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  • In this video, I'm going to focus on two initial consonant sounds in English.

  • The /t/ sound and the /d/ sound.

  • They may be confusing because they sound quite similar.

  • But they are very different.

  • And they are important sounds in the English language.

  • So I want you to be able to pronounce them correctly.

  • Let's start with two example words.

  • The first example word is the word 'ten' with a 't' sound.

  • 'ten'

  • It's different from 'den' with a 'd' sound.

  • 'den'

  • So 'ten', 'den'.

  • Can you hear the difference?

  • Well if you can't, practice with me.

  • By the end of this video, I promise you you'll be able to pronounce them correctly.

  • Let's get started.

  • Before we learn about these initial consonant sounds /t/ and /d/ in English,

  • please remember to check the I.P.A spelling - it's very useful.

  • You can also watch how I move my mouth, and of course repeat after me in this video.

  • You can make those sounds.

  • Let's do it together.

  • First, let's learn how to produce this /t/ sound in English.

  • /t/ It's voiceless.

  • You're not using your voice.

  • No vibration in your throat.

  • You're just going to push out some air.

  • You put your tongue against your top teeth and you push out some air.

  • /t/ Please repeat after me.

  • /t/

  • /t/

  • /t/

  • Let's practice with the word 'ten'.

  • Please repeat after me.

  • 'ten'

  • 'ten' 'ten'

  • Good.

  • And now moving on to the /d/ sound.

  • The tongue is in the same place as with the /t/ sound.

  • It's actually the same but this /d/ sound is voiced.

  • You're going to use your voice and your throat is going to vibrate.

  • So you put your tongue against your top teeth but this time you don't push out some air

  • you produce a sound.

  • So, /d/.

  • Please repeat after me.

  • /d/

  • /d/

  • /d/

  • Let's practice with the word 'den'.

  • Please repeat after me.

  • 'den'

  • 'den'

  • 'den'

  • Great.

  • Let's now practice using minimal pairs.

  • These words that are almost the same but the sounds are different.

  • They're very good if you want to focus on the differences between the sounds.

  • First let's focus on the sounds themselves.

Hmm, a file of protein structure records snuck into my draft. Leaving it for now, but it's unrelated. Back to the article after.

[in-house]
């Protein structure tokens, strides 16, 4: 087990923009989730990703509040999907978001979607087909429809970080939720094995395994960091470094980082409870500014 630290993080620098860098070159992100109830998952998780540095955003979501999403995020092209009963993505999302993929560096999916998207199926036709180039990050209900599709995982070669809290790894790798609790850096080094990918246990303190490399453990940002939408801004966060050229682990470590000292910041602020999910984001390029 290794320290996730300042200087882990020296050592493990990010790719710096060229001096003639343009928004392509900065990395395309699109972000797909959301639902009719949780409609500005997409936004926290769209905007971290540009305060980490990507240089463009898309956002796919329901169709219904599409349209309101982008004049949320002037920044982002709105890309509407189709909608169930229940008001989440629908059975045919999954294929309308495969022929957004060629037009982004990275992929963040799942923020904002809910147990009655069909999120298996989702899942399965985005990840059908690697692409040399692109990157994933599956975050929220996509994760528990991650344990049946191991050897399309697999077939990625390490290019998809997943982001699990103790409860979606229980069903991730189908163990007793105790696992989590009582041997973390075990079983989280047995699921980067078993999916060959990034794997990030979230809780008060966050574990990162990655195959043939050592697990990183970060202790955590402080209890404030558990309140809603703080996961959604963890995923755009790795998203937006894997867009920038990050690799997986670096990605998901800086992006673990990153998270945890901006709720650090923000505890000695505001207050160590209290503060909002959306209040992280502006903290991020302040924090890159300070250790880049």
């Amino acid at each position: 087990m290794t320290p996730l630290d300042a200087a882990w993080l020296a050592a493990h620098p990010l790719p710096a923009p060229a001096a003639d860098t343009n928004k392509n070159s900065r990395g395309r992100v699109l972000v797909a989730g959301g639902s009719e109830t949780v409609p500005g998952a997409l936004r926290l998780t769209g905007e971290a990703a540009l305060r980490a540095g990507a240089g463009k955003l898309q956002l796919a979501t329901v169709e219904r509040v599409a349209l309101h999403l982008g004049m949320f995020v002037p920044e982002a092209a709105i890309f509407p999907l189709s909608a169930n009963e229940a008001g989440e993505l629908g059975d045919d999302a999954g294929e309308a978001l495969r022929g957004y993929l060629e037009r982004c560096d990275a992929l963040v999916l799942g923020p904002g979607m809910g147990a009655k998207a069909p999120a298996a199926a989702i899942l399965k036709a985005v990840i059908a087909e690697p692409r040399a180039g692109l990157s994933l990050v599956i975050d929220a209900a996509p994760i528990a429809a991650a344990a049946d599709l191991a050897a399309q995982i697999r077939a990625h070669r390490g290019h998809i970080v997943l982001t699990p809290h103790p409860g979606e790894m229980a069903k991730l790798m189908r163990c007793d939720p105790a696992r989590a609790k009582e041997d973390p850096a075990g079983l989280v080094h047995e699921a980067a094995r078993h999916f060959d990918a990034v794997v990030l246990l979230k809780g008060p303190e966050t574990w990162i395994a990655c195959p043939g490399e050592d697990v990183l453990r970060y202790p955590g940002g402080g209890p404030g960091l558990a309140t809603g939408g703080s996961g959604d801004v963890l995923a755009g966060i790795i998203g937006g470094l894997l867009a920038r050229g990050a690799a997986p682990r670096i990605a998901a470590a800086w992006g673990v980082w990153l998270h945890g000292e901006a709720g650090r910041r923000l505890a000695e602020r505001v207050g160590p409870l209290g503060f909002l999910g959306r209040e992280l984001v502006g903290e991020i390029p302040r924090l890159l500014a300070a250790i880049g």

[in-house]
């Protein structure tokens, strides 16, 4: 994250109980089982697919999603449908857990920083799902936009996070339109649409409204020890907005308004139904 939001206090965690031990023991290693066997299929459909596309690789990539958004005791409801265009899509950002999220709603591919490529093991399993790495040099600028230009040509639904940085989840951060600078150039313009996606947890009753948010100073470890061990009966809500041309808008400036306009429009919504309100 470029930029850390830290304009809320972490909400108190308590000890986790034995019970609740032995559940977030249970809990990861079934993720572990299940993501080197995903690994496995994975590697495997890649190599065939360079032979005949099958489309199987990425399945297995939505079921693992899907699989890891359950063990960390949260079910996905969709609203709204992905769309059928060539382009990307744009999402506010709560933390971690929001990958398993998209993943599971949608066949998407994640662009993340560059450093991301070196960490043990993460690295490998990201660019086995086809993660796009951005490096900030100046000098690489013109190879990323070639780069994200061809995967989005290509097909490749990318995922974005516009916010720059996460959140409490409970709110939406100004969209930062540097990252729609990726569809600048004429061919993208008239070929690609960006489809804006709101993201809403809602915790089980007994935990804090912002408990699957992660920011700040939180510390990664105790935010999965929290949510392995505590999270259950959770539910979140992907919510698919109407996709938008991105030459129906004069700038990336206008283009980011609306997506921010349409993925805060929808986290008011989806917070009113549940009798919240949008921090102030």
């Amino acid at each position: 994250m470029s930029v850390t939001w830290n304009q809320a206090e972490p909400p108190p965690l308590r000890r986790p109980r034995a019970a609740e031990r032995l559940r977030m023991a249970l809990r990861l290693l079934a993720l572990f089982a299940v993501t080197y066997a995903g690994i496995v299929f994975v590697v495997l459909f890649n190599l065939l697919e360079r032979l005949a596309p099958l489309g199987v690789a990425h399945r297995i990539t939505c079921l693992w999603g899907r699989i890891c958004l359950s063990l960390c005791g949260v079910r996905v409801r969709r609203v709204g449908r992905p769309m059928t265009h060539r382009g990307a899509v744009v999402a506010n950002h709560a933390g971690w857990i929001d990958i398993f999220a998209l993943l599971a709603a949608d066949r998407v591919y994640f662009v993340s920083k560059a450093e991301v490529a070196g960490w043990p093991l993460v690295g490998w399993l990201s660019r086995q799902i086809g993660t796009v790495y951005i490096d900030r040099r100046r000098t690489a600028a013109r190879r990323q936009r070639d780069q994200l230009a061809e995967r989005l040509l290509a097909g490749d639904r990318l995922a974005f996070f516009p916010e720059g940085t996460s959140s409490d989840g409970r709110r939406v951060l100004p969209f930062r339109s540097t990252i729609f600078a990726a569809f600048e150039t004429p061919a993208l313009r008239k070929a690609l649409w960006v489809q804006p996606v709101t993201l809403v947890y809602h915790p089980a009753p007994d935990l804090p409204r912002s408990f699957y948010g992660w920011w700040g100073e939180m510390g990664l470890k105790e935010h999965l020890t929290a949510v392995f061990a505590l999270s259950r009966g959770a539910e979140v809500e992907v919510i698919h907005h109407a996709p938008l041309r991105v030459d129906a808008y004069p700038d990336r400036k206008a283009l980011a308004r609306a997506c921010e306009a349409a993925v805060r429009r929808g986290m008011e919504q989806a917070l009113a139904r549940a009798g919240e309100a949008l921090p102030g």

• Watch my mouth - repeat after me, please.

  • First the /t/ sound.

  • /t/

  • /t/

  • /t/

  • Now the /d/ sound.

  • /d/

  • /d/

  • /d/

  • Let's now do both. Please repeat after me.

  • /t/

  • /d/

  • /t/

  • /d/

  • /t/

  • /d/

  • Just a trick.

  • The /t/ sound is voiceless.

  • The /d/ sound is voiced.

  • If you really want to make sure that you can do it properly,

  • what you can do is you put your hand in front of your mouth

  • If it's voiceless, it means that you're going to push out some air.

  • And you're going to feel some air on your hands.

  • /t/

  • You can actually feel the air on your hand.

  • If it's voiced, you won't.

  • But if it's voiced, if you put your hands on your throat, you can feel the vibration,

  • okay.

  • So you can do that to make sure that you pronounce correctly.

  • Let's now move on to our words.

  • Please repeat after me.

  • 'ten'

  • 'den'

  • 'ten'

  • 'den'

  • 'ten'

  • 'den'

  • Great job, guys.

  • Okay, guys.

  • Time to go through minimal pairs together.

  • Please watch how I move my mouth and repeat after me.

  • Let's go.

  • tab dab

  • tail dale

  • tame dame

  • tamp damp

  • tank dank

  • tart dart

  • teal deal

  • team deem

  • tear dear

  • tech deck

  • teed deed

  • teen dean

  • tell dell

  • tent dent

  • tick Dick

  • tied died

  • tie die

  • tier deer

  • till dill

  • tin din

  • tine dine

  • tint dint

  • tip dip

  • tire dire

  • to do

  • toast dosed

  • tock dock

  • toe doe

  • toes dose

  • tomb doom

  • ton done

  • tongue dung

  • torn dawn

  • tote dote

  • touch Dutch

  • tough duff

  • tout doubt

  • town down

  • train drain

  • tresses dresses

  • try dry

  • tub dub

  • tuck duck

  • tug dug

  • tummy dummy

  • tusk dusk

  • tux ducks

  • tike dike

  • tyre dire

  • two do

  • Great, guys.

  • Time now to practice with sentences containing these consonant sounds.

  • Sentence number one: 'Just dip the tip.'

  • Please repeat after me.

  • 'Just dip the tip.'

  • Sentence two: 'The dummy hurt his tummy.'

  • Please repeat after me.

  • 'The dummy hurt his tummy.'

  • And finally: 'Try to dry and drain the wet train.'

  • Please repeat after me.

  • 'Try to dry and drain the wet train.'

  • Good job.

  • Let's move on.

  • Let's now move on to listening practice.

  • I'm now going to show you two words.

  • I will say one of the two words, and I want you to listen very carefully and

  • to tell me if this word is, 'a)' or 'b)'

  • Let's get started.

  • Let's start with our first two words.

  • Which word do I say?

  • 'a' or 'b'?

  • Listen.

  • 'tyre'

  • One more time.

  • 'tyre'

  • Word 'a', 'tyre'.

  • 'b' is 'dire'.

  • What about this one?

  • 'dry'

  • 'dry'

  • It's word 'b' guys, 'dry'.

  • Word 'a' is 'try'.

  • 'dank'

  • 'dank'